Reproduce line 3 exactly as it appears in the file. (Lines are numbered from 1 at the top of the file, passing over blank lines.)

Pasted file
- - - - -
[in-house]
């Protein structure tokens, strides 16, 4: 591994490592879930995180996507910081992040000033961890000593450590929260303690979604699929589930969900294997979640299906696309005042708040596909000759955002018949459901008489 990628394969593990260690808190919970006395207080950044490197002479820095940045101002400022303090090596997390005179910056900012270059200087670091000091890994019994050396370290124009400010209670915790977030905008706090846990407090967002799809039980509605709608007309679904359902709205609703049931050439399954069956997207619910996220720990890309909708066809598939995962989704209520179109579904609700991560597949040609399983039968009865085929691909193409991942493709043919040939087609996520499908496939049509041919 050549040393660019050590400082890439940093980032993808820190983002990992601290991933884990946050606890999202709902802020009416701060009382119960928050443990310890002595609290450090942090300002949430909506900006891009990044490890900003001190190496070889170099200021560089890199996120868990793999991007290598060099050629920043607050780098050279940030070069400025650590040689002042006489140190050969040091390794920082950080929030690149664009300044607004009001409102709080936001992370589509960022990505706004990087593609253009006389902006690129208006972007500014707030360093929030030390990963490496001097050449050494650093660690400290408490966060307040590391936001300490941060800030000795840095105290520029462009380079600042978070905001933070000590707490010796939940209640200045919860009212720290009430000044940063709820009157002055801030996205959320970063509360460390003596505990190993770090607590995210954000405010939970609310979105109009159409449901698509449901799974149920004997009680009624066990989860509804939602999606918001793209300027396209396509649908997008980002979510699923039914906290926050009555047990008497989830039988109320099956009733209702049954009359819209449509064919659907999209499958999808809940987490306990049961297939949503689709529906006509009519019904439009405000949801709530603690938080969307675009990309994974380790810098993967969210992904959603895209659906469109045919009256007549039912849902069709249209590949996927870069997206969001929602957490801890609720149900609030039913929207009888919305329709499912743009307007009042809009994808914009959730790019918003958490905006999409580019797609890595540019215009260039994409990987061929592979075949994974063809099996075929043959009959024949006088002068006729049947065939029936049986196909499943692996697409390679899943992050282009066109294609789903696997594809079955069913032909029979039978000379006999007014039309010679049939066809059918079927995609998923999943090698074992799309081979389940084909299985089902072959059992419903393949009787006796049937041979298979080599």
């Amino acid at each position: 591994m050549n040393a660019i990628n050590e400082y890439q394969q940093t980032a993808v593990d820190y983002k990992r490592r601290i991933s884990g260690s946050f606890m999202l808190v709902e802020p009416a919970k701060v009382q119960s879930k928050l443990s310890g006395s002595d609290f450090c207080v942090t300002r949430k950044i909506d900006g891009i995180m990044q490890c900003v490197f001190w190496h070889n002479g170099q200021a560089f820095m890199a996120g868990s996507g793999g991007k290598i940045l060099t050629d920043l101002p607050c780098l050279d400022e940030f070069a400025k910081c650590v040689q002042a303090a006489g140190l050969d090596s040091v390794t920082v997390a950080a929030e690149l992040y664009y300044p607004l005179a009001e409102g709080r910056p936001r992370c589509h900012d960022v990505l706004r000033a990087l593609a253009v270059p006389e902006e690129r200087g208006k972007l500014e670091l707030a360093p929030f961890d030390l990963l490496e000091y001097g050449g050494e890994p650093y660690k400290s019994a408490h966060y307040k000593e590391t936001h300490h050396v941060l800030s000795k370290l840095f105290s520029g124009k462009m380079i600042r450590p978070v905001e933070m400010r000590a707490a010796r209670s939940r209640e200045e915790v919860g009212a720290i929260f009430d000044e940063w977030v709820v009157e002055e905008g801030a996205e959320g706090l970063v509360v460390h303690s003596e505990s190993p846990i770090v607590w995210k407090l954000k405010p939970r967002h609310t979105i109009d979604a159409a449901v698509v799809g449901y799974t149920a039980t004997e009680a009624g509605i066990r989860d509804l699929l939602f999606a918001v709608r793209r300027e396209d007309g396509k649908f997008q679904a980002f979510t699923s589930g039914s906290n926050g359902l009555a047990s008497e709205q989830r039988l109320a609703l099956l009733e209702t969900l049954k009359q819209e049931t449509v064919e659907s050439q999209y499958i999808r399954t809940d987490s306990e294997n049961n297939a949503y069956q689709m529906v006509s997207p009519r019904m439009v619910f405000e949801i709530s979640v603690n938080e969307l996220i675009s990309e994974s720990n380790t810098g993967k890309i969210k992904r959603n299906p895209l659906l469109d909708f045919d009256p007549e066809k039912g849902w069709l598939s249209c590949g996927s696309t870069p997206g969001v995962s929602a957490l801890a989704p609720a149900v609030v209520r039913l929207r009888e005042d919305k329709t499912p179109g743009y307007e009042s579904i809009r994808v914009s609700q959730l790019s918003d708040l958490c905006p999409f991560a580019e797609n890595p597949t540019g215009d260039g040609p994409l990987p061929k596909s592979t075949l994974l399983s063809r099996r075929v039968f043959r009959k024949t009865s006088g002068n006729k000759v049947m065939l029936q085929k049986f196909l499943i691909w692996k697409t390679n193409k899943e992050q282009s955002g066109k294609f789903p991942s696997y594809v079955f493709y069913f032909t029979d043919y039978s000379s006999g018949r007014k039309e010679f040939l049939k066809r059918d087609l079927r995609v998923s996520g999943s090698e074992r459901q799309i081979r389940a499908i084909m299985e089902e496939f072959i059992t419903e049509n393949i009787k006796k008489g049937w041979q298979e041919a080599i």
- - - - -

């Amino acid at each position: 591994m050549n040393a660019i990628n050590e400082y890439q394969q940093t980032a993808v593990d820190y983002k990992r490592r601290i991933s884990g260690s946050f606890m999202l808190v709902e802020p009416a919970k701060v009382q119960s879930k928050l443990s310890g006395s002595d609290f450090c207080v942090t300002r949430k950044i909506d900006g891009i995180m990044q490890c900003v490197f001190w190496h070889n002479g170099q200021a560089f820095m890199a996120g868990s996507g793999g991007k290598i940045l060099t050629d920043l101002p607050c780098l050279d400022e940030f070069a400025k910081c650590v040689q002042a303090a006489g140190l050969d090596s040091v390794t920082v997390a950080a929030e690149l992040y664009y300044p607004l005179a009001e409102g709080r910056p936001r992370c589509h900012d960022v990505l706004r000033a990087l593609a253009v270059p006389e902006e690129r200087g208006k972007l500014e670091l707030a360093p929030f961890d030390l990963l490496e000091y001097g050449g050494e890994p650093y660690k400290s019994a408490h966060y307040k000593e590391t936001h300490h050396v941060l800030s000795k370290l840095f105290s520029g124009k462009m380079i600042r450590p978070v905001e933070m400010r000590a707490a010796r209670s939940r209640e200045e915790v919860g009212a720290i929260f009430d000044e940063w977030v709820v009157e002055e905008g801030a996205e959320g706090l970063v509360v460390h303690s003596e505990s190993p846990i770090v607590w995210k407090l954000k405010p939970r967002h609310t979105i109009d979604a159409a449901v698509v799809g449901y799974t149920a039980t004997e009680a009624g509605i066990r989860d509804l699929l939602f999606a918001v709608r793209r300027e396209d007309g396509k649908f997008q679904a980002f979510t699923s589930g039914s906290n926050g359902l009555a047990s008497e709205q989830r039988l109320a609703l099956l009733e209702t969900l049954k009359q819209e049931t449509v064919e659907s050439q999209y499958i999808r399954t809940d987490s306990e294997n049961n297939a949503y069956q689709m529906v006509s997207p009519r019904m439009v619910f405000e949801i709530s979640v603690n938080e969307l996220i675009s990309e994974s720990n380790t810098g993967k890309i969210k992904r959603n299906p895209l659906l469109d909708f045919d009256p007549e066809k039912g849902w069709l598939s249209c590949g996927s696309t870069p997206g969001v995962s929602a957490l801890a989704p609720a149900v609030v209520r039913l929207r009888e005042d919305k329709t499912p179109g743009y307007e009042s579904i809009r994808v914009s609700q959730l790019s918003d708040l958490c905006p999409f991560a580019e797609n890595p597949t540019g215009d260039g040609p994409l990987p061929k596909s592979t075949l994974l399983s063809r099996r075929v039968f043959r009959k024949t009865s006088g002068n006729k000759v049947m065939l029936q085929k049986f196909l499943i691909w692996k697409t390679n193409k899943e992050q282009s955002g066109k294609f789903p991942s696997y594809v079955f493709y069913f032909t029979d043919y039978s000379s006999g018949r007014k039309e010679f040939l049939k066809r059918d087609l079927r995609v998923s996520g999943s090698e074992r459901q799309i081979r389940a499908i084909m299985e089902e496939f072959i059992t419903e049509n393949i009787k006796k008489g049937w041979q298979e041919a080599i």